This episode we speak to Zach Mueller, an Amazon Data Scientist and co-Founder of Sound.Bio, Seattle's first DIY Biohackspace. We wanted to hear about how they aim to build a community around biology, the challenges of setting up the lab, and the efforts they go to to educate Seattleites in modern biotech.
Zach comes to biology with little experience, in fact he was drawn to the field after listening to a podcast that spoke about IGEM, the synthetic biology competition for undergraduate teams. This idea of arriving at the lab with a minimal background in the science, is what these biohackspaces are all about. They're a place where you can experiment with experimenting, learn new skills, and join a community that is committed to producing value through biotech.
The space itself is kitted out with the kinds of tools you would expect in order to carry out modern biology experiments. However, the lab is also keen to leverage the skills and resourcefulness of the maker community, to really hammer home the important concept that biology doesn't have to be restricted to the confines of a university. Or perhaps more importantly, that participating in biology is not simply the reserve of institutions with pockets deep enough to purchase the latest tech.
In this episode we spoke to Jackie Hunter, CEO of Benevolent Bio, a company that utilises machine learning and AI to find previously overlooked drug candidates within the research literature. Jackie was previously Chief Executive of the BBSRC and comes into the AI space with a wealth of experience in industrial drug discovery.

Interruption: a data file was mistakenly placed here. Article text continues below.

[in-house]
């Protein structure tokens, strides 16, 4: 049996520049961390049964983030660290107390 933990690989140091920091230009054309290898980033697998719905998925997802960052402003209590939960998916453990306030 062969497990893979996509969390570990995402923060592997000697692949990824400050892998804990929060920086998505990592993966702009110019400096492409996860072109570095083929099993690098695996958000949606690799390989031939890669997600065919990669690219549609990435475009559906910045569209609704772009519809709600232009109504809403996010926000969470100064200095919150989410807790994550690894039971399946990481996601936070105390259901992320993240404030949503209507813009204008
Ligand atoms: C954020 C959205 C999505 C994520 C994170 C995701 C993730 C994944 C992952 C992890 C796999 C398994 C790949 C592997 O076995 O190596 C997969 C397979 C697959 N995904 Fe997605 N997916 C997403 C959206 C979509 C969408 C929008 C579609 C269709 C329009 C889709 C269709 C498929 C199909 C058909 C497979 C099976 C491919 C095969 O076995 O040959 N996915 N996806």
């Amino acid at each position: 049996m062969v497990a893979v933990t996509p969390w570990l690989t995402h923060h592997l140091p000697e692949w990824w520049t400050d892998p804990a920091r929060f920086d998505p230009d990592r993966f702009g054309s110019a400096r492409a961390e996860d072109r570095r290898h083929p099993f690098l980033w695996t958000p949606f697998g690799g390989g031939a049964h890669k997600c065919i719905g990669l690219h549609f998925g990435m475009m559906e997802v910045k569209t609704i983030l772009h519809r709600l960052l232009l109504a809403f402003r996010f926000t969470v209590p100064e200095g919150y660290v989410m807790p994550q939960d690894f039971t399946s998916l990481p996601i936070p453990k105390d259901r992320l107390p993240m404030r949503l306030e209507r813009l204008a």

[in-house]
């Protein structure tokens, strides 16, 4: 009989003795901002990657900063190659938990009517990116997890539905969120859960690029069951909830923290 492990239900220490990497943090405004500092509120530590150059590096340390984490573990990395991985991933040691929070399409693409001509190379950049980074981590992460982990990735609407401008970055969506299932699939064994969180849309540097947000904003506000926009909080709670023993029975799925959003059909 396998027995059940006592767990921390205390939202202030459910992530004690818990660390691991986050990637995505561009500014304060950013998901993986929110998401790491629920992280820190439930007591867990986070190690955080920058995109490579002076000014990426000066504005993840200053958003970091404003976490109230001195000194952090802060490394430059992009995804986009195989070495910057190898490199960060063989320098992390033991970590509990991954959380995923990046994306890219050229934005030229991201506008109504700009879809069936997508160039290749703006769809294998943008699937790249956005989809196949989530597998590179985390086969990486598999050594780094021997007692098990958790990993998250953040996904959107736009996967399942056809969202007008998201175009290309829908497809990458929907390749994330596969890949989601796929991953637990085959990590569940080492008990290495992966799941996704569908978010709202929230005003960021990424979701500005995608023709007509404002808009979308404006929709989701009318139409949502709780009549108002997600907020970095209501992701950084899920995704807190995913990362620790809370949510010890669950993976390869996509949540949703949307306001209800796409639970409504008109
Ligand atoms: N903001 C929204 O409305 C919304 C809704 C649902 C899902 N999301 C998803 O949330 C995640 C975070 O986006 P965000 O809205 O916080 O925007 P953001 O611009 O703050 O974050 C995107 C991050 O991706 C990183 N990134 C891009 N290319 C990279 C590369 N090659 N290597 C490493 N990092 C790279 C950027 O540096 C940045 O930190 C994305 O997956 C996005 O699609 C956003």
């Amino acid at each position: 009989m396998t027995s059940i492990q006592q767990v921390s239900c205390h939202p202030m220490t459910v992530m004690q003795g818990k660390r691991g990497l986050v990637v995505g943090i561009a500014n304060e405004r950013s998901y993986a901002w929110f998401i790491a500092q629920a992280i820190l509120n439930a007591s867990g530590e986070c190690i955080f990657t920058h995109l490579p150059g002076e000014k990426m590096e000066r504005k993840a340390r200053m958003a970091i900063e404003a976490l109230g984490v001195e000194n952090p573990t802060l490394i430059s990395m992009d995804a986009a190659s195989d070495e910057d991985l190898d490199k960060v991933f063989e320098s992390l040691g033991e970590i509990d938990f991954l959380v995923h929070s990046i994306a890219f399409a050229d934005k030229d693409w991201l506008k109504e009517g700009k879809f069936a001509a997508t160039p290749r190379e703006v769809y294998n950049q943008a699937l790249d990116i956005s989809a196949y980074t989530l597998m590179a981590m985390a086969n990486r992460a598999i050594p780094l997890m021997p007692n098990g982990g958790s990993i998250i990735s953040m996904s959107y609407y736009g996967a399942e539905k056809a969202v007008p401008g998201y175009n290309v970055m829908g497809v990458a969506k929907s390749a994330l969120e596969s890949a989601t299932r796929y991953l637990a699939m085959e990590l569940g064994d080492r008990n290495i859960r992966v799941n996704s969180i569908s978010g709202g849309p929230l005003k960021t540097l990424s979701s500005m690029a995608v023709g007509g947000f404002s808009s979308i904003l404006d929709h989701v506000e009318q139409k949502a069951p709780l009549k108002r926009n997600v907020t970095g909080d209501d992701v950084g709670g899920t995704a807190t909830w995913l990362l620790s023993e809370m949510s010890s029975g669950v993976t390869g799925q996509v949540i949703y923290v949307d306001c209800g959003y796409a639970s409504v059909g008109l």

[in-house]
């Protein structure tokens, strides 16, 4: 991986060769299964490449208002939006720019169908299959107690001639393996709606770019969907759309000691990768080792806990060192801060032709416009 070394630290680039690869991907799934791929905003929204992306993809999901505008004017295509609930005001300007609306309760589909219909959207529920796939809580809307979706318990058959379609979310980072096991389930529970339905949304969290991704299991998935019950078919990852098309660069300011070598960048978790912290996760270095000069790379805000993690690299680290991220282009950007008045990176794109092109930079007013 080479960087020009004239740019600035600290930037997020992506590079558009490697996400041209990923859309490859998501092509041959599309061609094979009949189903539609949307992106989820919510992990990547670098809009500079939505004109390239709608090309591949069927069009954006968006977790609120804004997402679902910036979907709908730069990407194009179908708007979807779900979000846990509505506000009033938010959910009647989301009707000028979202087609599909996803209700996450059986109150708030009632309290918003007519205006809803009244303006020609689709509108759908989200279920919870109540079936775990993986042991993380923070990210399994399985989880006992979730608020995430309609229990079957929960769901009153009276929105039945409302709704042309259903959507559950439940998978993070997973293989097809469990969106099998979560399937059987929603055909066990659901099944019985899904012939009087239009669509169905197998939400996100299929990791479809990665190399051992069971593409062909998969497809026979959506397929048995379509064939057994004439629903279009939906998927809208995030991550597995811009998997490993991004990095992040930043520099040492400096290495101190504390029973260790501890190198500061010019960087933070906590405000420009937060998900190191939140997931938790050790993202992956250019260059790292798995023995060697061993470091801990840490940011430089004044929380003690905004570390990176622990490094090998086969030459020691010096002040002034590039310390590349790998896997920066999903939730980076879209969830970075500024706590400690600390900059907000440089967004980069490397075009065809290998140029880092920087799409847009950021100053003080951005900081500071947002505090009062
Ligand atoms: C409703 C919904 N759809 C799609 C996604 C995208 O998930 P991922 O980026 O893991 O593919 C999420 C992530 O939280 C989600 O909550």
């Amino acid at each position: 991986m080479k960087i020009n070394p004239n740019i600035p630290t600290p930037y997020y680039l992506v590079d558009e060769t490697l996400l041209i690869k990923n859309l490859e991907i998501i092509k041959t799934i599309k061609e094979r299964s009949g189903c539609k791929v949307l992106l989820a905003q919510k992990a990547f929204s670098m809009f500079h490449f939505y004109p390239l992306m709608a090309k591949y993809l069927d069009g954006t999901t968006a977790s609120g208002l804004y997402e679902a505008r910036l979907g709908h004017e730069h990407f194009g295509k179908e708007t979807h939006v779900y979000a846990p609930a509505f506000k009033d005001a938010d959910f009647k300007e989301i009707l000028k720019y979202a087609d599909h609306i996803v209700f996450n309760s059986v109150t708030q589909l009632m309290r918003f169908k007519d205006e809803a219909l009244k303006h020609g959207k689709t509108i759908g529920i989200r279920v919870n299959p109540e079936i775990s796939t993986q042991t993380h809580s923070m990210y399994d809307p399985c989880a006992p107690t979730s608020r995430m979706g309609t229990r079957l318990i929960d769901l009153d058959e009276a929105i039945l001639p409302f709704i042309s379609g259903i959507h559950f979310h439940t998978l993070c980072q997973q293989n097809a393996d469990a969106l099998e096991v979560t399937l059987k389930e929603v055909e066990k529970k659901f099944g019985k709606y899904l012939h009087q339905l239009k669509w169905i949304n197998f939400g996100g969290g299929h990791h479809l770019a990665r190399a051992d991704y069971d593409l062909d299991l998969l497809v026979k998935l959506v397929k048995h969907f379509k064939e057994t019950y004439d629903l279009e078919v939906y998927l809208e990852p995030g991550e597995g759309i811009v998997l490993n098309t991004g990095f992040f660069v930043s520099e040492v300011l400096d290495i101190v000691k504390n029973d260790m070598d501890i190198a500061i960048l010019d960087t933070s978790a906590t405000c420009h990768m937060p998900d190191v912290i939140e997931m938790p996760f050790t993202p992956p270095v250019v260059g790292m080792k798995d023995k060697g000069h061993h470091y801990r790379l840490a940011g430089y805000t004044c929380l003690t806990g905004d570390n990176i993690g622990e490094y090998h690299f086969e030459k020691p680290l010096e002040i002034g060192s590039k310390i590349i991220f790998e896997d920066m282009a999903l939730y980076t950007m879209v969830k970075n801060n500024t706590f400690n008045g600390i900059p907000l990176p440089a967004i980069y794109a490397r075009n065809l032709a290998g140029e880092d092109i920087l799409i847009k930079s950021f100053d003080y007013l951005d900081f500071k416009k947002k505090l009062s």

How can we protect against the cyber threats of today and prepare for the threats of tomorrow? Darktrace are a rapidly growing tech company based out of San Francisco and Cambridge, UK who are getting well deserved attention with their novel approaches to both AI and cybersecurity. Founded through a collision of academic mathematicians and members of the security services who had been tackling state level attacks, Darktrace takes a very different approach to how cyber-attacks can be defended against. Speaking to Darktrace CMO Emily Orton, we got some insight into the challenges facing enterprises in todays interconnected world.
New advances in cyber-security are realistically legacy approaches whereby they rely on knowing who we’re protecting against and defending the perimeter from them. Orton highlighted that this approach is the same as building a moat around a Tuscan Castle: it’s not sufficient to protect us against modern techniques of infiltration. The issue today is that networks are too large and interconnected – there’s simply too many in-roads into a network for the ‘walled off’ style approach to be sustainable – as such, Darktrace are trying something different. The standard dogma of cybersecurity is that threats can be kept outside of the network. This has meant that the bulk of effort in the security sector and the IT industry at large, is based on the simplistic idea that we can just keep the bad guys out. However, this worldview historically hasn’t adjusted for defence against actors within the network itself.
Darktrace, while grounded in the heady mathematics of Machine Learning and Bayesian Probability Theory has taken inspiration from the Life Sciences. Specifically, in the way the Immune System operates. Our surface barrier, the skin, protects us from pathogens and foreign bodies. The ability to venture out into the world without fear of contracting an infection through simple contact is not something many are concerned about, and this is down to the efficacy of this barrier. However, the skin on its own is insufficient to produce a robust defence of the host – internal security mechanisms must be active. So, with this ‘bioinspiration’, Darktrace aims to catch anomalies from within the network, in what they term the ‘Enterprise Immune System’.